Using literacy in a math lesson is not that new of a concept. But, in special education, the math stories we find are often too difficult or not engaging for our students. The idea of using a story to teach a math concept can quickly become too abstract and disconnected from the actual skill we are trying to teach. Although our students may have trouble generalizing math skills taught in a story, there are ways it can be done successfully and easily.
Writing a math story
Many teachers in special education find themselves writing social stories when certain problems arise. We all know that the best social story is one your write yourself that is specific to your student and your situation. If you can write a social story, that you definitely can write a math story. In fact, I think they are much easier to write.
The key is adding literacy to math successfully is finding a topic your students are interested in. This may be a certain specific topic of interest, like trains, dinosaurs, or spiders. Or, it could be a seasonal topic that the students are studying and already immersed in like Halloween or Christmas.
Keep it simple
When writing a math story, you never want the actual story part to overshadow the math lesson. This is the problem with many stories that general education teachers use. These stories often have extra information and detail that is just not necessary in order to learn or practice a skill.
I suggest using PowerPoint to write your stories. If you only plan on using them for your own students, then you can find plenty of images your students will love just by doing a google search. If you plan to share your stories with other teachers (or even sell them) then you will want to find a place with images that are okay to share. My favorite (free) site to use is Pixabay.com.
The text should be simple and repeat. Again, we don’t want students to be spending their time or focus trying to read the words or decipher their meanings. In addition, the cadence of repeated text has a great calming and engaging effect on students. Don’t think too hard about it, and feel free to steal my wording from the free downloads below!!
Consistency in your math lessons
We know students with disabilities struggle with unstructured time as well as an inconsistent flow to the day. Starting every math lesson with a story is a great way to cue your students that there is a change in subject matter, and it gives them time to settle in. Reading can be a calming routine especially when it is paired with engaging pictures and simple language.
Years ago when Blue’s Clues was first on TV, the same episode would run every day for 5 days in a row. This was actually not a way for the network to save money. It was actually based on research! There was a research study done by the creators of Blue’s Clues that found typical children need to see and hear subject matter about 5 times before they begin to internalize the material and make those lasting connections. After learning about this research, I decided I would use the same book to start my math lesson for 5 days. On day 1, many of the kids were fiddling with toys, falling out of their chairs, and seeming to not even hear me reading. But, by the end of the week, many were chiming in and following along. It took that much consistency to get their attention. Of course, by mid-year, they were following along much more quickly, but I always kept the same book for 5 days.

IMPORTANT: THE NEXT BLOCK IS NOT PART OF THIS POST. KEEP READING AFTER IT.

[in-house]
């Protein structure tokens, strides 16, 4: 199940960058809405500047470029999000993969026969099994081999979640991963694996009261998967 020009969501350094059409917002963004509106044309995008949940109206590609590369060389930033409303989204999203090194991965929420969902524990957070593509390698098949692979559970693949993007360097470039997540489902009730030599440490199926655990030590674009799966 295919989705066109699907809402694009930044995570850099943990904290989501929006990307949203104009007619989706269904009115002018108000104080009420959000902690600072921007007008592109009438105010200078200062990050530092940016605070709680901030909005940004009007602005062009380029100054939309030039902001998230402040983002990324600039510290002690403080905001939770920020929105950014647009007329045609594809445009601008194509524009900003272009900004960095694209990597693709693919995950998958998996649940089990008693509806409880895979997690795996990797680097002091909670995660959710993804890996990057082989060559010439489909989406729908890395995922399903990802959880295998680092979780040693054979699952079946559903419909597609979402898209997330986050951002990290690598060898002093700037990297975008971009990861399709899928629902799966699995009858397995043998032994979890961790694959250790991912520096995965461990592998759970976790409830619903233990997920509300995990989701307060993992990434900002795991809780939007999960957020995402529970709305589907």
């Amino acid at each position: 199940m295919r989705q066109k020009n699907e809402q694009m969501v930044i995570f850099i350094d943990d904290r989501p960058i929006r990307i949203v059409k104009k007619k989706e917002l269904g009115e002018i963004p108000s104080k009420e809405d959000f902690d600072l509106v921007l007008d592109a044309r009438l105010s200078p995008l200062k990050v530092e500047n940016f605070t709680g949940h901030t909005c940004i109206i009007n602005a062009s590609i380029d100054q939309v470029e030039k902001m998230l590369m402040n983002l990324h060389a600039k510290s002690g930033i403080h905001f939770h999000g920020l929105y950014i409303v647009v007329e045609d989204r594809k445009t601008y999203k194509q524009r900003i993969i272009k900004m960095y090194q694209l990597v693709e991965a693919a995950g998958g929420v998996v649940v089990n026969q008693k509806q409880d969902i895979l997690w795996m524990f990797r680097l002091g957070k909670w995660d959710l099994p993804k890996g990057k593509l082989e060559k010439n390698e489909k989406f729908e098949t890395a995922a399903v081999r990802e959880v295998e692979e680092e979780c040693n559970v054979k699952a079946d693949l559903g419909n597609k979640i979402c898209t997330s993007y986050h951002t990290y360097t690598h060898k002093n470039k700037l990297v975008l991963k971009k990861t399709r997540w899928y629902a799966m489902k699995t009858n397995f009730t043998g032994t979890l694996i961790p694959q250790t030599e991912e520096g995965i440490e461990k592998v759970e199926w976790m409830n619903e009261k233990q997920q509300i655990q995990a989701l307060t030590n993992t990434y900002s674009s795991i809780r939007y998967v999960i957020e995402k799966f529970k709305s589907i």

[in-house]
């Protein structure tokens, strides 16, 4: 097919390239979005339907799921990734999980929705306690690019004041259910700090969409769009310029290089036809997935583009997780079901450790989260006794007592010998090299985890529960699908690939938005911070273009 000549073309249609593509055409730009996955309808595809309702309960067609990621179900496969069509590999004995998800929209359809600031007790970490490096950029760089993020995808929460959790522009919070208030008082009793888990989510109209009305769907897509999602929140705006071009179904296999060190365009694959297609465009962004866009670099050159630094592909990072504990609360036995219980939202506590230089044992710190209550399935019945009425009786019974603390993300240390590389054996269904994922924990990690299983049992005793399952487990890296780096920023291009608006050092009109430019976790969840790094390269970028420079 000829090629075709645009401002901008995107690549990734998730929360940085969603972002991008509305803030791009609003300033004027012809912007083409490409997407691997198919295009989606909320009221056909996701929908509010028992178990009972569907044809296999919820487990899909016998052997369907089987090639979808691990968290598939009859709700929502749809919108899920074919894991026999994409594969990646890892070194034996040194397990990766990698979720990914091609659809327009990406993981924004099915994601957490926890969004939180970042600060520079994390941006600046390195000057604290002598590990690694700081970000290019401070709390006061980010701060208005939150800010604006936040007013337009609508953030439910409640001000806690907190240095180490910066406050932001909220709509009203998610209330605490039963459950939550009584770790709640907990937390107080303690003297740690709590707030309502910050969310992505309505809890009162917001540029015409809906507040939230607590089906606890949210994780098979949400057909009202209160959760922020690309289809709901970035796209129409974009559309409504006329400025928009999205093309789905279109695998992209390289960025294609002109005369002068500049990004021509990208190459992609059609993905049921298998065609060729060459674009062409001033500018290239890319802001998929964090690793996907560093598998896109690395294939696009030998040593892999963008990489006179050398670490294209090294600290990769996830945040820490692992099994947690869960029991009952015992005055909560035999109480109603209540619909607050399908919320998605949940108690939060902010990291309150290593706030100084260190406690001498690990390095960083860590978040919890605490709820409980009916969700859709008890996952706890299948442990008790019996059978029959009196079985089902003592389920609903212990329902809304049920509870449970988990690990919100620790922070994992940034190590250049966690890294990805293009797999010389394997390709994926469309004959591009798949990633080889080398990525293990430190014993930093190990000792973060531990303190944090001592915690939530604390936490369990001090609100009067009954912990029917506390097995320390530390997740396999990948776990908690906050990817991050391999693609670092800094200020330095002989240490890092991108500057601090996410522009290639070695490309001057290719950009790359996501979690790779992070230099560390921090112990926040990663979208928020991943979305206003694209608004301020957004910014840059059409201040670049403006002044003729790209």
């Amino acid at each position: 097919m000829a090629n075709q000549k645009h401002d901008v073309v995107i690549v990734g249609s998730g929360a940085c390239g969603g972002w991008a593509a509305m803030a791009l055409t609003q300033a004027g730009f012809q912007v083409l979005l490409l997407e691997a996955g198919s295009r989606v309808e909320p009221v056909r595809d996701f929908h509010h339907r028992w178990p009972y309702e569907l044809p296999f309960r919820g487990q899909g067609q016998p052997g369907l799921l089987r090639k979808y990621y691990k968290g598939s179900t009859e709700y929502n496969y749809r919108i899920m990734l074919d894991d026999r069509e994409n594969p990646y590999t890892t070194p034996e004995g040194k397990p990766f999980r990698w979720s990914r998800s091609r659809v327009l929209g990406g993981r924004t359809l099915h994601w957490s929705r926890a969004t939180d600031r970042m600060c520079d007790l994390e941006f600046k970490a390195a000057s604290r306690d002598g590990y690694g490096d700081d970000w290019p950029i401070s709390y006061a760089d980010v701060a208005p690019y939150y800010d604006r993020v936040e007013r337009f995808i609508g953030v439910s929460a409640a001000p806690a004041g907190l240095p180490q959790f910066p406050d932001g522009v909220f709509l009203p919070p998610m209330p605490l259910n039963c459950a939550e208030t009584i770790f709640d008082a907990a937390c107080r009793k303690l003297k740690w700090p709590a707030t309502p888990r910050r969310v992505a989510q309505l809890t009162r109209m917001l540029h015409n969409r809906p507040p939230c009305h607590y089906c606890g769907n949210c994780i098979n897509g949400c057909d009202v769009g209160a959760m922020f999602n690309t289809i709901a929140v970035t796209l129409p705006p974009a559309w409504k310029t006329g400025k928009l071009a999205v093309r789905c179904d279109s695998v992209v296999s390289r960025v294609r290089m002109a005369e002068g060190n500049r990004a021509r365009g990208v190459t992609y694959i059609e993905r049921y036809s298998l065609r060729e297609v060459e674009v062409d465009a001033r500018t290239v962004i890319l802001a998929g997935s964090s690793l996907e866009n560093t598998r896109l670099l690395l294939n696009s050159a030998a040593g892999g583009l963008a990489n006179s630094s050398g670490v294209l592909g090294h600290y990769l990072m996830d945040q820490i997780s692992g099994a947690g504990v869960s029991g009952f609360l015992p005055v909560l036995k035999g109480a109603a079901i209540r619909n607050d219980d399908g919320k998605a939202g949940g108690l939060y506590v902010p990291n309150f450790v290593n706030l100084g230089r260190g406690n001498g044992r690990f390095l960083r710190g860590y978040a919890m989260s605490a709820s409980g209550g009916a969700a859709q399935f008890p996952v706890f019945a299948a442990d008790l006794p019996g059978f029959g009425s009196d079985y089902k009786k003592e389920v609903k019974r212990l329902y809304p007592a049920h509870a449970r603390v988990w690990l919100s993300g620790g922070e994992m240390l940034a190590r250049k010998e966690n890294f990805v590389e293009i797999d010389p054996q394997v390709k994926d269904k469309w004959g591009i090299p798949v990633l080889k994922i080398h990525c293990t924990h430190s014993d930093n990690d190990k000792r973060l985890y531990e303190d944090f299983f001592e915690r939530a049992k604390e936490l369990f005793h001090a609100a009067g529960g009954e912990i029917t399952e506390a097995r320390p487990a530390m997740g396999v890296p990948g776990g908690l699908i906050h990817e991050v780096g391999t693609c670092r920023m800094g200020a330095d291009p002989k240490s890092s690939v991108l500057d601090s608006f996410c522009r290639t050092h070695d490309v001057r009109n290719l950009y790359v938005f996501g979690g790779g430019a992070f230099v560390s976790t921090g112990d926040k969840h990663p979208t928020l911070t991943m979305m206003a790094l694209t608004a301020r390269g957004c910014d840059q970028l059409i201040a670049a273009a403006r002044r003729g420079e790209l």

Tracking IEP Data
When you read a story, it is a perfect time to work on some of those IEP goals and gather data. My assistant and I always had our clipboards with the IEP goals for each student with us. That way as I was reading I could work on lots of “wh” questions as well as measure and track the level of engagement. Of course, adding literacy to my math lesson meant I had lots of opportunities to work on counting, identifying numerals, size, and other topics that were addressed on individual IEPs.
Generalizing math skills
Students with disabilities, especially autism, have a lot of difficulties generalizing information they have learned to new situations. This is very true of math. I often had a student that could count objects as long as they were in a straight line. But show them a picture with a group of puppies, and they were totally unable to count them. Very, very typical and very challenging as a teacher. Often students struggle with mastered skills in real-life settings. Pulling literacy into your math lessons is the PERFECT way to work on some of these generalization skills. It forces you as a teacher to present math in a less traditional format. While keeping IEP data, I would have different codes I would use. One if a student was successful at a skill in a traditional format, and one if he was successful in a new, more generalized format. It was a great way to ensure they could do that skill across environments, people, and material or stimuli.
A typical math lesson using literacy
So, what would a typical math lesson look like in my classroom which consisted of students kindergarten through 5th grade with significant autism? The lesson would be about 30 minutes.
- 5 min: Counting or a math song
- 5 min: Read a math story
- 10 min: Group activity using manipulatives
- 15 min: Work 1 on 1 with students. (While helping one student, other students were given access to the book for the week, previous math stories, or other math manipulatives. This would keep them engaged with appropriate materials while we were focused on other students. They actually loved “reading” these books on their own.)
- 5 min: Math game
Below are some free stories I have used in the past. Click on the buttons below to download them for free. If you find this strategy works for you, try writing your own stories. It is quick and easy to do!